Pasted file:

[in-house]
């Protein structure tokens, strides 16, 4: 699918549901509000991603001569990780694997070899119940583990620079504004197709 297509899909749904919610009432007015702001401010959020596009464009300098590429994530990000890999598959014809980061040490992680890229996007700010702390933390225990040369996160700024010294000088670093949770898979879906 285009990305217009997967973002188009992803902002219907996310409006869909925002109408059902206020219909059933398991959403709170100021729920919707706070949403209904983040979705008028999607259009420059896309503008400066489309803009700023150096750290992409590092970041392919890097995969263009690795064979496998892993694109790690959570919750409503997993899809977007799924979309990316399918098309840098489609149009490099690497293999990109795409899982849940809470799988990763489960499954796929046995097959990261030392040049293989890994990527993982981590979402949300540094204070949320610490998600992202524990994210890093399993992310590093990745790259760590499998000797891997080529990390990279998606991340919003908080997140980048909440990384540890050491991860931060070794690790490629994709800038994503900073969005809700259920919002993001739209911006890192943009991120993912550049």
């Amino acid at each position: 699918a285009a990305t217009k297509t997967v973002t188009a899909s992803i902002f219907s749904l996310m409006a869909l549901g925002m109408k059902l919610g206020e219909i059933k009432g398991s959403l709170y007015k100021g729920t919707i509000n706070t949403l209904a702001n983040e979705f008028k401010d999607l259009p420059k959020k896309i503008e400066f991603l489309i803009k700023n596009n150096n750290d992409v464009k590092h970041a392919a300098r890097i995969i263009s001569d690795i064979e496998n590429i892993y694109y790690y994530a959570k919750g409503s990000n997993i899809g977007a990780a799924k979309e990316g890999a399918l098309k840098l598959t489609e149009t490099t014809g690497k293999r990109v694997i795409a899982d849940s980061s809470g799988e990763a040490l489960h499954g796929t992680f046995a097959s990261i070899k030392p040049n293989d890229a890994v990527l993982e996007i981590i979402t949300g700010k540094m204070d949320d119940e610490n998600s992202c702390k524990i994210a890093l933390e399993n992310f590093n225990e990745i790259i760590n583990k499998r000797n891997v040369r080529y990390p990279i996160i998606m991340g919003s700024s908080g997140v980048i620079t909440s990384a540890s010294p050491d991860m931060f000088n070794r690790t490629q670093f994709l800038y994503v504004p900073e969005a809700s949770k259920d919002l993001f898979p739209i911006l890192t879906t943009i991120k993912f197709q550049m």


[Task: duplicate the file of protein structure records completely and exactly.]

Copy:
[in-house]
């Protein structure tokens, strides 16, 4: 699918549901509000991603001569990780694997070899119940583990620079504004197709 297509899909749904919610009432007015702001401010959020596009464009300098590429994530990000890999598959014809980061040490992680890229996007700010702390933390225990040369996160700024010294000088670093949770898979879906 285009990305217009997967973002188009992803902002219907996310409006869909925002109408059902206020219909059933398991959403709170100021729920919707706070949403209904983040979705008028999607259009420059896309503008400066489309803009700023150096750290992409590092970041392919890097995969263009690795064979496998892993694109790690959570919750409503997993899809977007799924979309990316399918098309840098489609149009490099690497293999990109795409899982849940809470799988990763489960499954796929046995097959990261030392040049293989890994990527993982981590979402949300540094204070949320610490998600992202524990994210890093399993992310590093990745790259760590499998000797891997080529990390990279998606991340919003908080997140980048909440990384540890050491991860931060070794690790490629994709800038994503900073969005809700259920919002993001739209911006890192943009991120993912550049």
């Amino acid at each position: 699918a285009a990305t217009k297509t997967v973002t188009a899909s992803i902002f219907s749904l996310m409006a869909l549901g925002m109408k059902l919610g206020e219909i059933k009432g398991s959403l709170y007015k100021g729920t919707i509000n706070t949403l209904a702001n983040e979705f008028k401010d999607l259009p420059k959020k896309i503008e400066f991603l489309i803009k700023n596009n150096n750290d992409v464009k590092h970041a392919a300098r890097i995969i263009s001569d690795i064979e496998n590429i892993y694109y790690y994530a959570k919750g409503s990000n997993i899809g977007a990780a799924k979309e990316g890999a399918l098309k840098l598959t489609e149009t490099t014809g690497k293999r990109v694997i795409a899982d849940s980061s809470g799988e990763a040490l489960h499954g796929t992680f046995a097959s990261i070899k030392p040049n293989d890229a890994v990527l993982e996007i981590i979402t949300g700010k540094m204070d949320d119940e610490n998600s992202c702390k524990i994210a890093l933390e399993n992310f590093n225990e990745i790259i760590n583990k499998r000797n891997v040369r080529y990390p990279i996160i998606m991340g919003s700024s908080g997140v980048i620079t909440s990384a540890s010294p050491d991860m931060f000088n070794r690790t490629q670093f994709l800038y994503v504004p900073e969005a809700s949770k259920d919002l993001f898979p739209i911006l890192t879906t943009i991120k993912f197709q550049m």